Although I have lived with poor mental health for most of my adult life, I have, thanks to therapy and self-reflection, been able to draw upon a broad toolkit to better manage my mood. However, in August this year something unexpected and devastating happened to me that I thought could only happen to other people. It all started when I unexpectedly developed pneumonia, and, after 4 days of shortness of breath and chest pain, I was admitted to hospital where I received IV antibiotics.
After two nights I started feeling much better and was ready to get back to work and to my normal life, however, the doctors at the hospital gave me a routine CT scan before discharge just to make sure that the pneumonia was under control. I received the scan, and returned to the ward where I prepared to go home. However, one of the doctors wanted to speak to me privately, and I could tell by the tone of her voice that something wasn’t right. She took me into a quiet room and said something to me which I could scarcely believe…
She explained that I had a large (20cm) tumour occupying the space at the top of my left lung, and it was probably cancerous. Now, having poor mental health meant that, in spite of my progress, I did have periods where I catastrophised, or thought that the worst would happen. Being told that I probably had cancer, with considerable uncertainty around the prognosis, was a further shock to the system.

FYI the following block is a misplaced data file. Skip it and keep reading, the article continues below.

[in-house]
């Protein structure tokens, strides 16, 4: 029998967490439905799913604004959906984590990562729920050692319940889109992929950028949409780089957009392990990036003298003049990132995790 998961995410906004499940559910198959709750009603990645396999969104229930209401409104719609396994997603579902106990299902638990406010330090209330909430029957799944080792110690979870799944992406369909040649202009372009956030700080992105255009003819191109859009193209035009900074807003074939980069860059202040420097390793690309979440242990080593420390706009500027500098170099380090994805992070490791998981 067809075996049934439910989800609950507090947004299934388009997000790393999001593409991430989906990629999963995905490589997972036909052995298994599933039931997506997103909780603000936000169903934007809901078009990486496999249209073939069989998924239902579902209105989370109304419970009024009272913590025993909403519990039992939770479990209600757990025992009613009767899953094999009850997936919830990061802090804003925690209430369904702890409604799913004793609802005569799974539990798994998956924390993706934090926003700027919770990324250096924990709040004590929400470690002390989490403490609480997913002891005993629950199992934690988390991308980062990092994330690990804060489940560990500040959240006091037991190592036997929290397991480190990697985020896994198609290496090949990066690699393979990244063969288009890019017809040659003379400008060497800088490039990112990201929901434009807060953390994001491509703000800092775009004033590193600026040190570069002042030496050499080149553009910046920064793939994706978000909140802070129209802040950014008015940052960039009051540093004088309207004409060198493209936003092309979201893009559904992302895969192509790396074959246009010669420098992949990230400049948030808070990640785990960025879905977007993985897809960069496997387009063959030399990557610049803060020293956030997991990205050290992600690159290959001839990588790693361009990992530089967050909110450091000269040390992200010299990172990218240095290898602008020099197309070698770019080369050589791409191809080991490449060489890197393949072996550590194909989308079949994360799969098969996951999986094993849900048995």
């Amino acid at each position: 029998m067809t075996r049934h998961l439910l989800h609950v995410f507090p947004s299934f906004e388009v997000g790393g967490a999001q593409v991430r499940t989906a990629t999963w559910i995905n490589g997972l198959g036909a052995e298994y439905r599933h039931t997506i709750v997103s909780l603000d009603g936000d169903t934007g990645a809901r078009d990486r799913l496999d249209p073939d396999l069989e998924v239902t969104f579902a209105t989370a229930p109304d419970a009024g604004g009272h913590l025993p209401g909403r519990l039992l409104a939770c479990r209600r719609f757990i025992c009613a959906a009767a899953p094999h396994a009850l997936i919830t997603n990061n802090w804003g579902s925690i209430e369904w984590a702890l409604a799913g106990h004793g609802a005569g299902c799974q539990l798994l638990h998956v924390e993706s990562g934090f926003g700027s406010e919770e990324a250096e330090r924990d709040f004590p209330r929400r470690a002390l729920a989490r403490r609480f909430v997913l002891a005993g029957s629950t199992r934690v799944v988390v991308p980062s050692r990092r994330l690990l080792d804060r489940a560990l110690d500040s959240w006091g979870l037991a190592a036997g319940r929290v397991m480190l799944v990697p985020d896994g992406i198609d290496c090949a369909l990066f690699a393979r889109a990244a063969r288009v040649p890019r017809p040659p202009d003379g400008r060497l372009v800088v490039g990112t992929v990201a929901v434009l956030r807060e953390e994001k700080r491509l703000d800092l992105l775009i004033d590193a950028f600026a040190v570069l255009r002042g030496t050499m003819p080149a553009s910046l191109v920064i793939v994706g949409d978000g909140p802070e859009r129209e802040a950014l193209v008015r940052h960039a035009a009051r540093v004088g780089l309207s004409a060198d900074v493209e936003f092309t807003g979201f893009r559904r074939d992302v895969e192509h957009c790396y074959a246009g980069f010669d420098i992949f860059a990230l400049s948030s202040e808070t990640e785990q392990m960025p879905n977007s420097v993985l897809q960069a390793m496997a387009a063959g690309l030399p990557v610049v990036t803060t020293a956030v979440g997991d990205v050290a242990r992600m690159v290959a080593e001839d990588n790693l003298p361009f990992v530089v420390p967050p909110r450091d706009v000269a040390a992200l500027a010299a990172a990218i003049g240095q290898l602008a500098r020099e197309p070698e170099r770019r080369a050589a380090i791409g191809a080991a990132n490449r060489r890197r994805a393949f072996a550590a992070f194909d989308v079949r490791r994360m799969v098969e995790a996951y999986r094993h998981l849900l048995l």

I underwent a biopsy and a number of scans, which identified the tumour as a rare, fairly slow-growing neuroendocrine tumour. It was well-defined and had not spread anywhere else in my body. It was, however, highly vascular, meaning that it had an extensive supply of blood vessels. Given the size and type of the tumour, the only option for treating it was to have it surgically removed. However, given its blood supply and position, the surgeon mentioned to me that the operation was ‘high risk’. At the same time, doing nothing was not an option, as the tumour was slowly starting to put pressure on my internal organs.
However, the operation went well, and after five nights recovering in hospital, I was deemed well enough to go back home. At home, I received support from my family while I slowly recovered, and, after a few weeks, I was able to walk several miles without getting breathless, and the pain had improved significantly. At the time of writing this, six weeks have passed since my operation, and I’m feeling around 90% better. Of course, things are still in their early days. While the surgeon thinks that he managed to remove all of the tumour (which weighed 1.5kg!) I will need to have tests for the next few years to monitor this.
How does my story fit the idea of recovery? Well, just like when managing poor mental health, I feel that when dealing with events of considerable uncertainty, challenging how we react can really help our resilience. But remember that it is normal to feel overwhelmed, frightened, or daunted by something like this! Nevertheless, a concept that I found useful was the CHIME framework, which considers five factors associated with recovery: Connectedness, Hope, Identity, Meaning, and Empowerment.